Bill Murray: They just want you to work. It’s not superstitious, there’s just a bunch a bureaucrats going “sign your contract,” and I’m like “Sign your contract? You have me confused with your mother or something like that. I’ve got to go to work tomorrow; I don’t have time to be reading this stuff.” I just show up and work; my word is my contract.

H.B. Forman: In all the comedic things that you’ve done have you ever done stand up comedy?

Bill Murray: No.

H.B. Forman: Was it ever interesting to you?

Bill Murray: No. When I lose my mind I will do stand-up comedy.

H.B. Forman: Why is that?

Bill Murray: Because they all just seem so unhappy; they seem miserable. We used to go to the clubs and see them and they all just seem miserable.

H.B. Forman: That is true.

Bill Murray: It was like golly, I’m glad I don’t do this. But I mean if you were at the end of your life and you couldn’t move or you were immobile, they could roll you out in Vegas and you could do a show. I don’t think it’s that impossible.

H.B. Forman:Tell me more.

Bill Murray: It’s really about hating the audience. It’s weird. It doesn’t suit me.

H.B. Forman: So you just went right into improv? That was your start, improv comedy?

Bill Murray: It wasn’t just comedy; you learned how to improvise in any sense.
Even comedy is playing straight so you learned how to exchange and you learned a lot about rhythm. You always had to be available and don’t try to do the same thing twice.

H.B. Forman: I saw you on David Letterman recently and you called Ghostbusters 3 your worst nightmare. I was wondering why.

Bill Murray: They started saying Ghostbusters, they want to do it. And it’s really the world of sequels and bringing these things back again. And then some wiseacre had Hey, we’ve got a couple of new writers that are going to write something. And I thought well, maybe there will be some writers, and there was always this joke, half-truth, half-joke thing of well I’ll do it if you kill me off in the first reel. That was my joke.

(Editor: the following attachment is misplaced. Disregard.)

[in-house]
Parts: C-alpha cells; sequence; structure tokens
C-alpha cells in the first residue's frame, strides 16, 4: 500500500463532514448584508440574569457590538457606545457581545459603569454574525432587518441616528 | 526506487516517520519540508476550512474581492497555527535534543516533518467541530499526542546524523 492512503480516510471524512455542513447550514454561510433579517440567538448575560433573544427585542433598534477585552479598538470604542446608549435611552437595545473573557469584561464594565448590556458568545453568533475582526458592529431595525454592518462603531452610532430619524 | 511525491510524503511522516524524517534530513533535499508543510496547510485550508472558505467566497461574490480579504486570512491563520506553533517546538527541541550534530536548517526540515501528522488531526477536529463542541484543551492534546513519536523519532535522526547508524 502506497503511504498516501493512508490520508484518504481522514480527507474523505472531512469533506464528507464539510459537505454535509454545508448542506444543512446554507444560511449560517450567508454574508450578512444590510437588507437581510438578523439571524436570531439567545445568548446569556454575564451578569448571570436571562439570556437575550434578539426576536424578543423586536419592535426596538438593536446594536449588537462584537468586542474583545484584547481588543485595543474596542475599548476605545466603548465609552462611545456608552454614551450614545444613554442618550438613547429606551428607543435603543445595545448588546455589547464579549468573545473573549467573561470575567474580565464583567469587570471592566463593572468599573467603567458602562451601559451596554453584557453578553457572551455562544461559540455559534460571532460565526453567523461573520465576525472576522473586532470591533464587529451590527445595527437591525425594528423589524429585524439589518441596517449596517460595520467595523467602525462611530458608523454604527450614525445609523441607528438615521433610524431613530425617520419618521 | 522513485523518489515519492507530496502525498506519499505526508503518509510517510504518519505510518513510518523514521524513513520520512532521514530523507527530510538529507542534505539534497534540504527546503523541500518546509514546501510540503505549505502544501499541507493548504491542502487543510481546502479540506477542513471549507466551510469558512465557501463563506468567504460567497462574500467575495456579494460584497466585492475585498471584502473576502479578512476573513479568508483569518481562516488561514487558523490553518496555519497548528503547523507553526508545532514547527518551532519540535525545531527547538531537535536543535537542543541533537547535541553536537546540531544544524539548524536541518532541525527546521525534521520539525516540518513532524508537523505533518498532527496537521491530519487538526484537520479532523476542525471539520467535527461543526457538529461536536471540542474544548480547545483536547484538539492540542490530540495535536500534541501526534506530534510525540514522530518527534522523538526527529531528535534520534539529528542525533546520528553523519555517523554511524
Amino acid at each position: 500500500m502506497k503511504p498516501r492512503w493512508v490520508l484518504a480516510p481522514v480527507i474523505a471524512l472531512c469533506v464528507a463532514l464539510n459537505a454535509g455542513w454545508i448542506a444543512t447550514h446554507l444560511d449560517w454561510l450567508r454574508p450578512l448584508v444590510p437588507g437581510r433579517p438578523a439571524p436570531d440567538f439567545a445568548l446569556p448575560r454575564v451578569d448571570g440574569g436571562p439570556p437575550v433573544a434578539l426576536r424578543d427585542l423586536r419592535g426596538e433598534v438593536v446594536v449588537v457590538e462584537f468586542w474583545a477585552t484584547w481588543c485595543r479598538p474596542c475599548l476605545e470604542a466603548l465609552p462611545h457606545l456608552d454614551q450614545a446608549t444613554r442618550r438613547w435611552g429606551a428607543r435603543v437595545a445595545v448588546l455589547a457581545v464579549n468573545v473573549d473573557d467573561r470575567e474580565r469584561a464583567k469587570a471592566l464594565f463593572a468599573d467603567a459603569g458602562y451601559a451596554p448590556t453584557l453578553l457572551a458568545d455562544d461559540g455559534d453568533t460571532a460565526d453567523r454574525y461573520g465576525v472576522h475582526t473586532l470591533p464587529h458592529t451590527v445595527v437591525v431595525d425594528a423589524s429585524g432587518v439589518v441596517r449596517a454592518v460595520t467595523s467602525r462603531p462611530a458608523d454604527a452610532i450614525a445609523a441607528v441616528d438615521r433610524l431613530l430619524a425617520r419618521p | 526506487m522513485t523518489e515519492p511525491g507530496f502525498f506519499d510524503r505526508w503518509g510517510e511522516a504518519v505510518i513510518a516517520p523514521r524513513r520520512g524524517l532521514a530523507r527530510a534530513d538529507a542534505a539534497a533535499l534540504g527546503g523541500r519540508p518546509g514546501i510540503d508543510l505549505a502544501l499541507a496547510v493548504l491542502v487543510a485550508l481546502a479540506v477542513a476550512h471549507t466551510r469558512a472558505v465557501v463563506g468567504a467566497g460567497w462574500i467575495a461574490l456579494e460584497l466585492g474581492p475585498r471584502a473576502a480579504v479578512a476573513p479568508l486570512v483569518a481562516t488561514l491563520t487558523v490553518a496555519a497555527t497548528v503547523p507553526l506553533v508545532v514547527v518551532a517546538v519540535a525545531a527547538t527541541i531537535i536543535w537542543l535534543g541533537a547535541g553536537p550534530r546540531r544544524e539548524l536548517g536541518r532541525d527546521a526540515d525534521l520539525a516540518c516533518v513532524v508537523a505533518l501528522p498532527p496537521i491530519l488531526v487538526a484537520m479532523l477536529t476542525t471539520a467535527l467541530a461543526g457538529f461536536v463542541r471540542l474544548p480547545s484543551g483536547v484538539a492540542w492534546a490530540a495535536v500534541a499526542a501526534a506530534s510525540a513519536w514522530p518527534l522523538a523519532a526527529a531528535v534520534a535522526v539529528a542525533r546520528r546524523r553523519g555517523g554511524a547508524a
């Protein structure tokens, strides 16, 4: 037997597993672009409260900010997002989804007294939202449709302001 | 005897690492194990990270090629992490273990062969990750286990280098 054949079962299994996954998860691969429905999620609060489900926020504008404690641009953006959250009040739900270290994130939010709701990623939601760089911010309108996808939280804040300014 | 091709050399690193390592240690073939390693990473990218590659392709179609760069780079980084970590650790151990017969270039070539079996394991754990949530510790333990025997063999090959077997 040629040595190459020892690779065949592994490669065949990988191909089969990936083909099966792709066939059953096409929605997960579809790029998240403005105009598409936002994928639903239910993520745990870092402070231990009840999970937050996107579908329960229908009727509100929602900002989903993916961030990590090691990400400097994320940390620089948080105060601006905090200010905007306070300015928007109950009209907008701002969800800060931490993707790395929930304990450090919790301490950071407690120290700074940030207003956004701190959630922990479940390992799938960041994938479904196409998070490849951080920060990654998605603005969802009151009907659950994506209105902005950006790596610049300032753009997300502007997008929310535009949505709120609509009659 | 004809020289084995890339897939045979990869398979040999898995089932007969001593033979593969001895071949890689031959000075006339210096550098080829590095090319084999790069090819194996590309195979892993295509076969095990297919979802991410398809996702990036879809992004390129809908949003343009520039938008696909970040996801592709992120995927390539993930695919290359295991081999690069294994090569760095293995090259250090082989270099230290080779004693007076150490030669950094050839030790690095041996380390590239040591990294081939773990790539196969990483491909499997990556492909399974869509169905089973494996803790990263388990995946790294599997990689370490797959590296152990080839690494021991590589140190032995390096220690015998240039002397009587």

So supposedly someone was writing a script where I actually got killed in the first reel and became a ghost, and I thought that’s kind of clever anyway. But then these guys that were supposedly the writers who were going to do it, they wrote a film that came out and people saw the film and went we’re not going to do it after all, are we? So it’s just kind of a dreamy thing. They want to create a new generation of ghostbusters; they’d just like us to pass the torch.

H.B. Forman: If it happened it wouldn’t actually be a nightmare for you right? It’s a great thing in your past.

Bill Murray: Well, it’s true. We made a great movie and then we made another one.

We went to the well twice and it’s almost impossible to do the second movie as well; only horror movies get better as they go along, because they have more money to spend on crazy effects. I actually thought the other day, it’s become so irritating, but I actually heard young people that saw the movie when they were kids, and I thought maybe I should just do it; maybe it would be fun. Because the guys are funny and I miss Rick Moranis; he was a really big part of it.

H.B. Forman: Do you know what you’re doing next? Any projects lined up?

Bill Murray: I have things that are in the pipeline that are sort of done.

H.B. Forman: Thank you.

Bill Murray: It has been a pleasure. I hope your husband recovers quickly.

H.B. Forman: I appreciate it.